Redefining Chivalry in a World of Automatic Doors

We are striving for equality between sexes in today's world, yet I still hear many women complain about the lack of chivalry, that it is a dying art. We demand to be treated just like men- but with a little more consideration. When dating, it is acceptable for the man to pay or to split the bill, but if the woman were to pay the bill, it would likely be seen as a poor reflection on the man. What's up with that?

For as far back as history goes, men have been the providers, the hunters, the ones who made sure that their families were taken care of. The women tended the home, raised the children, cooked and cleaned. This goes way far back. At some point (I have to research more but I would guess it was with the world wars) women made their entrance into the work force, and liked it there.

Today we live in a society where the reversal of gender roles is becoming more common, and perhaps more acceptable (more on gender roles in another post! I find myself straying off topic!)... but in searching for a potential partner, I am encouraged by friends and by society- "make sure he treats you like a lady!"

By that concept, do I want to submit myself to traditional standards- do I want a guy who will woo me, court me, gift me with flowers, pull my chair out, be ever so attentive to my needs and desires? Well, of course. Who wouldn't? But is that FAIR?

I bought a dictionary yesterday, very excited by that. It's over 2,000 pages of words. :) According to the dictionary, chivalry is the 'sum of the ideal qualifications of a knight, including courtesy, generosity, valor, and dexterity in arms.'

If knights in shining armor still existed in the literal sense, I am sure that women would want to be knights too. And we all can aspire to be more courteous to one another, generous with... and I'm drawing a blank as to what valor is. Back to the dictionary (knew I needed one!)... ah- heroic courage, bravery. Yes, anyone who is in a relationship or ever been in one knows that you need a lot of valor, regardless of your sex. As to the importance of dexterity in arms... well, I agree, but perhaps in a more literal sense... ;)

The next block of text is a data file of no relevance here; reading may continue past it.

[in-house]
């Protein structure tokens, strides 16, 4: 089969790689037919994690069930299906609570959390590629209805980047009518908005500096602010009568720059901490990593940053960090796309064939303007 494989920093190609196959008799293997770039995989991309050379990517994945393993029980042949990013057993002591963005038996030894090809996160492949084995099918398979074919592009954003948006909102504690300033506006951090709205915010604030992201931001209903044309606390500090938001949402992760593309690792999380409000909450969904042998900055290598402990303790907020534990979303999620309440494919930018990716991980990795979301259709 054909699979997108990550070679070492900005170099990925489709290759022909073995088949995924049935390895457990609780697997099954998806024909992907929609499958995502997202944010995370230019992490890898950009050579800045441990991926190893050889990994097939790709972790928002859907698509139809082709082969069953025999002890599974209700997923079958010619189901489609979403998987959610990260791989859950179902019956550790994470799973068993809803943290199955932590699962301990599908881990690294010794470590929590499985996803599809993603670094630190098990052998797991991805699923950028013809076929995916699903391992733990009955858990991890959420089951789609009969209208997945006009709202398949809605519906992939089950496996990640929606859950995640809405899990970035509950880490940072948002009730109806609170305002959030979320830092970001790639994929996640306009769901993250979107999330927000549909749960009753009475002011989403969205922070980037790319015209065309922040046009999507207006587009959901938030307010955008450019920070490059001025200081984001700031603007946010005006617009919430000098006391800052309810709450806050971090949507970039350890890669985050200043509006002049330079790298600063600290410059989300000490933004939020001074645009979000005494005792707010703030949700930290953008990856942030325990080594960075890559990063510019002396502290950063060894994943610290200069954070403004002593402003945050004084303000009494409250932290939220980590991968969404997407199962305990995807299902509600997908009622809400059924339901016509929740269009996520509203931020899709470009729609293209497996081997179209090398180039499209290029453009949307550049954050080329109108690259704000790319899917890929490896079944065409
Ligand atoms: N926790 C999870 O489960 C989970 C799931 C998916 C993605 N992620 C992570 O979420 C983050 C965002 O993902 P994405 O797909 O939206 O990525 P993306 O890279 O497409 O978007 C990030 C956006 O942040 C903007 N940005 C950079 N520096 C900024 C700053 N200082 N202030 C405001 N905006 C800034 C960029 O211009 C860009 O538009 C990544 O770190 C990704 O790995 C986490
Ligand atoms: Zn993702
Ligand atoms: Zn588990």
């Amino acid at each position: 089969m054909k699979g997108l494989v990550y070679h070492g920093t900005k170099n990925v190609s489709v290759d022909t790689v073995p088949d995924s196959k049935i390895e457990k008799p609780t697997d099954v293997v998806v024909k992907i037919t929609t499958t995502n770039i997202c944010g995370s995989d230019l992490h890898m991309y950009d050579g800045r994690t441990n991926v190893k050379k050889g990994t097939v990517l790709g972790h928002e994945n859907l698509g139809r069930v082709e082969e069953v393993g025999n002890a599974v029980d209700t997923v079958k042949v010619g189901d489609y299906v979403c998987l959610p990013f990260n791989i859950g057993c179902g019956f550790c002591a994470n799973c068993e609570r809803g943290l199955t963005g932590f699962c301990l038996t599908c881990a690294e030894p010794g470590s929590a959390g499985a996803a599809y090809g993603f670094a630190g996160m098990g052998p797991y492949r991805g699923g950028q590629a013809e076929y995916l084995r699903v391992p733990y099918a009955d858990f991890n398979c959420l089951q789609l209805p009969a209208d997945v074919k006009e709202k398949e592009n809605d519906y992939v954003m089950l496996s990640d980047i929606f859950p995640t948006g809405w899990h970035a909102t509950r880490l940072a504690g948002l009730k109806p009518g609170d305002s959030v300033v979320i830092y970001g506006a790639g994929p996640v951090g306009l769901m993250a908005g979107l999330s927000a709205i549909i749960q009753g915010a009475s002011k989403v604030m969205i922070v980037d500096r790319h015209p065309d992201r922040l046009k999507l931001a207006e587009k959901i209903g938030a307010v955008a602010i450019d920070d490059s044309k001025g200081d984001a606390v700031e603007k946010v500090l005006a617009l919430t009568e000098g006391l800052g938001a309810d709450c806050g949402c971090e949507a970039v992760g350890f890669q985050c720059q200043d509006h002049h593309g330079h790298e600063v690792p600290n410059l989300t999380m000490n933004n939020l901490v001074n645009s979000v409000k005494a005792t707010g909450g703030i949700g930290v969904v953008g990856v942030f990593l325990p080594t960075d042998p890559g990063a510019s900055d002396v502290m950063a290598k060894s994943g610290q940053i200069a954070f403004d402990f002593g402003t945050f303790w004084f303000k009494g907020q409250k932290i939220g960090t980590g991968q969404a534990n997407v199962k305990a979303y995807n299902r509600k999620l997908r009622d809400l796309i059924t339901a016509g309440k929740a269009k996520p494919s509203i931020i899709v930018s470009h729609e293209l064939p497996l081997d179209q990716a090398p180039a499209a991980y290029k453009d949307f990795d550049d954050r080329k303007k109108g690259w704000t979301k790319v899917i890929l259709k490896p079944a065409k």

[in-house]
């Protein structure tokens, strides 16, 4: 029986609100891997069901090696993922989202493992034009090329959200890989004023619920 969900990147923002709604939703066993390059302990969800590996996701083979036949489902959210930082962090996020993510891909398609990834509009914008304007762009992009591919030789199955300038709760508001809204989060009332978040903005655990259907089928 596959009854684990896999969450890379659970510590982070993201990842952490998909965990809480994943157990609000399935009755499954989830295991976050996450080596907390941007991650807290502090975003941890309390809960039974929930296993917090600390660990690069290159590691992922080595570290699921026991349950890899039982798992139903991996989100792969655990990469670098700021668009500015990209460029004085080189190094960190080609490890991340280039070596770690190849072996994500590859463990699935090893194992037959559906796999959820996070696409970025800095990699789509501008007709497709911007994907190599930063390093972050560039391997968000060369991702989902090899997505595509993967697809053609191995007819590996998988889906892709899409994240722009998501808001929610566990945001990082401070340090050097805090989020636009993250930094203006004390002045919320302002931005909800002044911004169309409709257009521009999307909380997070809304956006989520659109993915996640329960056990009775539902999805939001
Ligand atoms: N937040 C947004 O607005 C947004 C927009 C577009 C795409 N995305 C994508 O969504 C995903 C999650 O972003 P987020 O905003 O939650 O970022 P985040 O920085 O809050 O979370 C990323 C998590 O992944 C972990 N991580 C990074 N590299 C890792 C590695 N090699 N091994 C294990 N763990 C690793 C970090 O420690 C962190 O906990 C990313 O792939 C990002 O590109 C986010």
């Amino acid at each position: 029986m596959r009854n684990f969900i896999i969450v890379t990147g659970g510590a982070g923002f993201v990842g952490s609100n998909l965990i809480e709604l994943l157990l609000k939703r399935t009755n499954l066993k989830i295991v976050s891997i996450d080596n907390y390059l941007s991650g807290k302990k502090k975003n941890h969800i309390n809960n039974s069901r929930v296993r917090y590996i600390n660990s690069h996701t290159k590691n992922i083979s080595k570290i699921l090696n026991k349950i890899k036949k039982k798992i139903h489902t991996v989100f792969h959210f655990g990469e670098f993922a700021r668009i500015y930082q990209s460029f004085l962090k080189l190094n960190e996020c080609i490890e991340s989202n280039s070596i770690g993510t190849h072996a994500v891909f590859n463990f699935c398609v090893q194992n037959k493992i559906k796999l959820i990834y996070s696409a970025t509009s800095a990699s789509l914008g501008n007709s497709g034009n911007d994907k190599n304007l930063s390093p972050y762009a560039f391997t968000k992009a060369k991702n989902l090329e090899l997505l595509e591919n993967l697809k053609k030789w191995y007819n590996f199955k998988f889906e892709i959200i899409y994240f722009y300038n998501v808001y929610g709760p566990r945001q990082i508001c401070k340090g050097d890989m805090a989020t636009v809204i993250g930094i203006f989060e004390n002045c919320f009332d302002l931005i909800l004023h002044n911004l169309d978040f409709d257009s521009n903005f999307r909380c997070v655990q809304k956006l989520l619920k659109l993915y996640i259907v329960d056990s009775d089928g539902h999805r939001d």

The point I am getting at is that in the quest for equality of sexes, perhaps chivalry is becoming a lost art because men either don't want to offend or don't see the point in treating someone differently because they are female. Why not advocate, then, for mutual chivalry? Treating both parties with the same qualities valued by the medieval knights... holding doors, taking the bill, offering the first roll, taking one's coat- all does not have to be done by one party. Taking the initiative to show another how much you respect them should elicit positive feelings (aka Groovy Vibes) for all involved.

What do you think?

1 comment:

  1. My thoughts are pretty similar to this in that I believe in common courtesy for everyone, regardless of the gender of either party. I've been known to give men flowers, open doors for them, and all that good stuff. If they return the favor because it gives them a warm and fuzzy feeling to be nice to me - great. But if they do it because I'm a woman and that's how men should treat women, then not so great in my mind.

    But I also think of it on the level of power, because when it is always the man paying, driving, taking the woman places, and everything else, he has all the control. When a man takes a woman to an expensive restaurant, even if he is a nice enough guy that he isn't thinking, "She better be putting out after that $50 steak", there is still a sense of obligation created by his spending money on her. He still has all the power in this situation. And when men are "taking care" of women, even if he just thinks he's being a nice guy, it still creates a dynamic where the woman relies on the man and the man controls the situation, again giving him all the power.

    I've heard a lot of men whine that women want equal rights but they still want men to pay for them, open doors for them, and buy them shiny things. Well I sure as hell don't. Personally, I find the "women should be payed for and pampered and protected" philosophy to be just as repulsive as the "women belong in the kitchen" philosophy. However, the former actually scares me more because it's a lot harder to get people to realize that there is anything wrong with it. It's a much more subtle type of sexism, yet no less harmful.